• 2 large oranges (preferably seedless navels)
  • 6 eggs
  • 1 1/2 cups ground almonds
  • Pinch salt
  • 1 cup sugar
  • 1 teaspoon baking powder
  • GARNISH: Thin slices of peeled orange sprinkled with confectioners&rsquo sugar and a touch of cinnamon, or fresh raspberries. Serve with whipped cream.


Wash the oranges and boil them in water to cover, without peeling, until very soft, about 30 minutes. Drain, cool, cut into quarters, and remove the seeds, if any. Process the oranges to a fairly fine purée in a blender or food processor or by putting them through a meat grinder. Don&rsquot make it too fine. The little bits of skin, which will not be at all bitter after the long boiling, are pleasant to bite on.

Beat the eggs in a bowl until thick, then add the ground almonds, salt, sugar, baking powder, and orange purée, and mix well. Line a deep 9-inch cake pan with parchment paper. Butter and flour the parchment paper. Pour the cake batter into the pan and bake in a 400ºF oven for 1 hour or longer, until firm to the touch when pressed with the tip of your finger.

Remove the pan to a rack, allow the cake to cool, then turn it out of the pan onto a serving dish. Serve garnished with orange slices or berries, and whipped cream.

A Boiled Orange is the secret to this moist Italian Orange Almond Cake August 17, 2016

Trust the Italians to take an ingredient and transform it so that it doesn’t just flavour the dish, it is the dish. This orange and almond cake doesn’t get an orangey flavour from a little zest. It actually uses a boiled orange to provide not only the essence of orange, but the moistness that makes this cake even better a few days after baking.

Boiling an orange for an hour might seem like a lot of work, but trust me when I tell you that the transformation is worth the effort. Give me your lumpy ugly oranges, your last-of-the-seasons, your huddled summer masses, and I promise you they will be become the most amazing sweet pulped base you could possibly imagine. After trying the results for the first time, I couldn’t believe the taste! Somehow, this is ‘orangier’ than, well, an orange. It’s almost difficult to imagine that this flavour is created without adding any extra sugar or adding anything artificial. But here it is. The perfect Italian answer to “What do we do with all these oranges?”. Best served with a piping hot espresso, naturally.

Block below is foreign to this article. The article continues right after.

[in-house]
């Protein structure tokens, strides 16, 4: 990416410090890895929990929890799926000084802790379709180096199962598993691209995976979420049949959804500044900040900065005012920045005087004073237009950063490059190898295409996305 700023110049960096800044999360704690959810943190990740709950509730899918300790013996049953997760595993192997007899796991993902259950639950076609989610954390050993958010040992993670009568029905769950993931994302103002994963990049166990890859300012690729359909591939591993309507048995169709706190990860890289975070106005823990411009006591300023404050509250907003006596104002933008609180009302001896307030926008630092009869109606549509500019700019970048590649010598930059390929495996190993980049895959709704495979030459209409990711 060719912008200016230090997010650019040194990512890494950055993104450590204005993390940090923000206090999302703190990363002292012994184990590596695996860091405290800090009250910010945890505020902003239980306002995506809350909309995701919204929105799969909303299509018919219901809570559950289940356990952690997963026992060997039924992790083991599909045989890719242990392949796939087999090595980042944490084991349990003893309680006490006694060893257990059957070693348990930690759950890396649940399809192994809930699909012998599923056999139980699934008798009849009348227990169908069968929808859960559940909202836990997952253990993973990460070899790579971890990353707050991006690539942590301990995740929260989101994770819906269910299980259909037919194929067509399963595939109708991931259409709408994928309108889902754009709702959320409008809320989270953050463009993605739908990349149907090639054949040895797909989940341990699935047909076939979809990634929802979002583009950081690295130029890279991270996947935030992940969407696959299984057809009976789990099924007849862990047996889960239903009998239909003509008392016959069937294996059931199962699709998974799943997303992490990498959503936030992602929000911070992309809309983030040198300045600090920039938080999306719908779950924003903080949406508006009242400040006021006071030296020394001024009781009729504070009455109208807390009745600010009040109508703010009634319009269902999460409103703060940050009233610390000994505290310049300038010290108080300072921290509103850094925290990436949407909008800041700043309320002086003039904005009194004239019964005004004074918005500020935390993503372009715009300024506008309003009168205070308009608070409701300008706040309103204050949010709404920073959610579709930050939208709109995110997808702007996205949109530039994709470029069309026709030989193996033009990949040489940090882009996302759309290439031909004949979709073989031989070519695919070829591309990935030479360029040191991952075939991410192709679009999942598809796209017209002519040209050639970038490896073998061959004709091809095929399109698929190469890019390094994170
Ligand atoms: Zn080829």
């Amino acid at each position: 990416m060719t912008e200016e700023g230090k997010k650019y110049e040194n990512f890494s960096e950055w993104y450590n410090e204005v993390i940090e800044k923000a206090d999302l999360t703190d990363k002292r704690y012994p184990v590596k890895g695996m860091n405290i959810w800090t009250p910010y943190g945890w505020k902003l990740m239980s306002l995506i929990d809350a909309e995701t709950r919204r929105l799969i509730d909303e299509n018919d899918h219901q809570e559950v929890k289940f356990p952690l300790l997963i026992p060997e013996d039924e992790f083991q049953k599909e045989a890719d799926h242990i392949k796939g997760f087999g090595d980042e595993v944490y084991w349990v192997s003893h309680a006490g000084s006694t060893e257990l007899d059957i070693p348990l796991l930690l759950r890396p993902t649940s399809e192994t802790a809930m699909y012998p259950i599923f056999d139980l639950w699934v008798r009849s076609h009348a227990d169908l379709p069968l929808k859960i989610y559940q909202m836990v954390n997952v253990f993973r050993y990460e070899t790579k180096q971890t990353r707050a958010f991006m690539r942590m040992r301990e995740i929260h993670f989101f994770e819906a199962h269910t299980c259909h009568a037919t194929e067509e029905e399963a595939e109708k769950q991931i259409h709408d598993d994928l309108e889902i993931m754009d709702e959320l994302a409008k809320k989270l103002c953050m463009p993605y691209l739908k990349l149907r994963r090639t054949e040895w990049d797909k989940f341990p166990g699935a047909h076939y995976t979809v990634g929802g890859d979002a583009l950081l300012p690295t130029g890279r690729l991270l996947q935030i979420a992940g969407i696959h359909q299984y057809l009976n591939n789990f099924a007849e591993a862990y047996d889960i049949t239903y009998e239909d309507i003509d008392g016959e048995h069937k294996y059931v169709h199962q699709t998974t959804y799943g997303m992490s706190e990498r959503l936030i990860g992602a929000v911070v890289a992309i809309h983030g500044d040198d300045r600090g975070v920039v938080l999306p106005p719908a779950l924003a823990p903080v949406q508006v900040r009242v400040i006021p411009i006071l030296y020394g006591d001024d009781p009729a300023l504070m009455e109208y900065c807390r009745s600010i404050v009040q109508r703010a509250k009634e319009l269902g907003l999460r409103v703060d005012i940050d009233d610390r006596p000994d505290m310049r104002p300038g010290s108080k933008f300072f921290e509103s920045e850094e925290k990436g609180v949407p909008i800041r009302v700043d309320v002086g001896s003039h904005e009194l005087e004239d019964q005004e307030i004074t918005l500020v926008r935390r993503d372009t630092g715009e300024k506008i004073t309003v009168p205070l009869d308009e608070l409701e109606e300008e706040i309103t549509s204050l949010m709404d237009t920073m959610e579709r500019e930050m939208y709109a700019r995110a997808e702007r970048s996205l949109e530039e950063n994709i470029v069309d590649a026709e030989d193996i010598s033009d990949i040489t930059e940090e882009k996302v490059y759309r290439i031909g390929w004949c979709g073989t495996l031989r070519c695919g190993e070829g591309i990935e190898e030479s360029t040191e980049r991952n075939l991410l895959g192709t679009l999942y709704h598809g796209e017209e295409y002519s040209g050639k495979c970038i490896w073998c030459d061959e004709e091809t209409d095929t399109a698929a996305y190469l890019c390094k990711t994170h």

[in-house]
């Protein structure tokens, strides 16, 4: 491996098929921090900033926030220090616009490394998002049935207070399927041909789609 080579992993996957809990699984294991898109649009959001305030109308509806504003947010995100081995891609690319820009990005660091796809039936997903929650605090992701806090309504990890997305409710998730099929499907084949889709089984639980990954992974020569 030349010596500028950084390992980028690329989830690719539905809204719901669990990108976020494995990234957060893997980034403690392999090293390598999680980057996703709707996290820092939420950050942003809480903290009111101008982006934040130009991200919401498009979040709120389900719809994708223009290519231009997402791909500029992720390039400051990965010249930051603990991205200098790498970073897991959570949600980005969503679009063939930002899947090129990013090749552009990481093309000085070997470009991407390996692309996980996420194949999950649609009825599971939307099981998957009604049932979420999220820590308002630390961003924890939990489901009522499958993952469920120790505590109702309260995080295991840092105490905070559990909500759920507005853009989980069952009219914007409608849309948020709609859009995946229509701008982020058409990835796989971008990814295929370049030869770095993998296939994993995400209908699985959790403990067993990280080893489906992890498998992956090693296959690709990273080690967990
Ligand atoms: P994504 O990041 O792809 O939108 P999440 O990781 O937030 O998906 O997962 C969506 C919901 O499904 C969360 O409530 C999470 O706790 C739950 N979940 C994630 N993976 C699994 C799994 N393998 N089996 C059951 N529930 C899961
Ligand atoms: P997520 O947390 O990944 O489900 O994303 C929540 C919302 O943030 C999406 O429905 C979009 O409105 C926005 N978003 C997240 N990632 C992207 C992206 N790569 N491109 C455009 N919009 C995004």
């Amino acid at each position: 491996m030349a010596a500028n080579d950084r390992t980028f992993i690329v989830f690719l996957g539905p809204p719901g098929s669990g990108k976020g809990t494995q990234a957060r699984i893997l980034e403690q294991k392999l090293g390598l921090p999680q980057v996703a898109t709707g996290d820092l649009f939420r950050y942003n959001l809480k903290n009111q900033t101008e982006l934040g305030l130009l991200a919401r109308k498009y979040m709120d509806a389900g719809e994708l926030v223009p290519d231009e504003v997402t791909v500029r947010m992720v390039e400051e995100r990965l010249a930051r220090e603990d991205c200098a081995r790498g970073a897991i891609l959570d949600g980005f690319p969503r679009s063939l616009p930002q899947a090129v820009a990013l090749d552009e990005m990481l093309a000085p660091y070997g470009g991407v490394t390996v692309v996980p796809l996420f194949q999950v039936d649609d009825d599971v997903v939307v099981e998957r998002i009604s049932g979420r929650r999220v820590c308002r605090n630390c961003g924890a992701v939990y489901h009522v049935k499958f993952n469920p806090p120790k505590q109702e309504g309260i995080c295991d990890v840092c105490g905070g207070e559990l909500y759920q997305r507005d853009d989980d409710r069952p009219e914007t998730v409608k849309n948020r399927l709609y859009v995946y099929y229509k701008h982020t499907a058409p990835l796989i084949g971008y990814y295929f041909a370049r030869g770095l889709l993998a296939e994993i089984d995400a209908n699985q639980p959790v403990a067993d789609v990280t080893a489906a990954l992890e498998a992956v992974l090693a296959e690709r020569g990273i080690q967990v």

• 1 large orange weighing approximately 350 g (or 2 smaller ones)
  • 6 free range eggs
  • 250 g ground almonds
  • 250 g granulated sugar
  • 1 heaped tsp baking powder
  • butter and flour/breadcrumbs or matzo meal for the tin


Wash the orange(s), put it in a pan, cover with cold water, bring to the boil and then reduce to a simmer for an hour and a half or until it is extremely soft when pricked with a fork. Remove the orange from the pan, let it cool, then cut it open and remove any pips. Turn the orange into a pulp by pressing it through a sieve or by using an immersion blender. If you try a spoonful at this stage, you can taste the change in state that the orange undergoes – it will be sweetened and perfectly moist.

Prepare a cake tin – ideally with a loose base – by rubbing it with butter and then dusting it with flour. Pre-heat the oven to 190°C.

Beat the eggs in a large bowl, add the pulped orange, beat again, then add the almonds, sugar and baking powder and beat again until you have a thick, even batter. Pour the batter into the tin and bake for between 40 – 60 minutes. Have a look at the cake after 40 minutes it should be golden and set firm. Try testing with a wooden skewer- it should come out almost clean, as opposed to very sticky with a clingy batter. If the cake does need another 10 mins, pop some aluminium foil over the top of it so it doesn’t get too brown.

Let it cool in the tin before turning it onto a plate and dusting with a little icing sugar, if you like.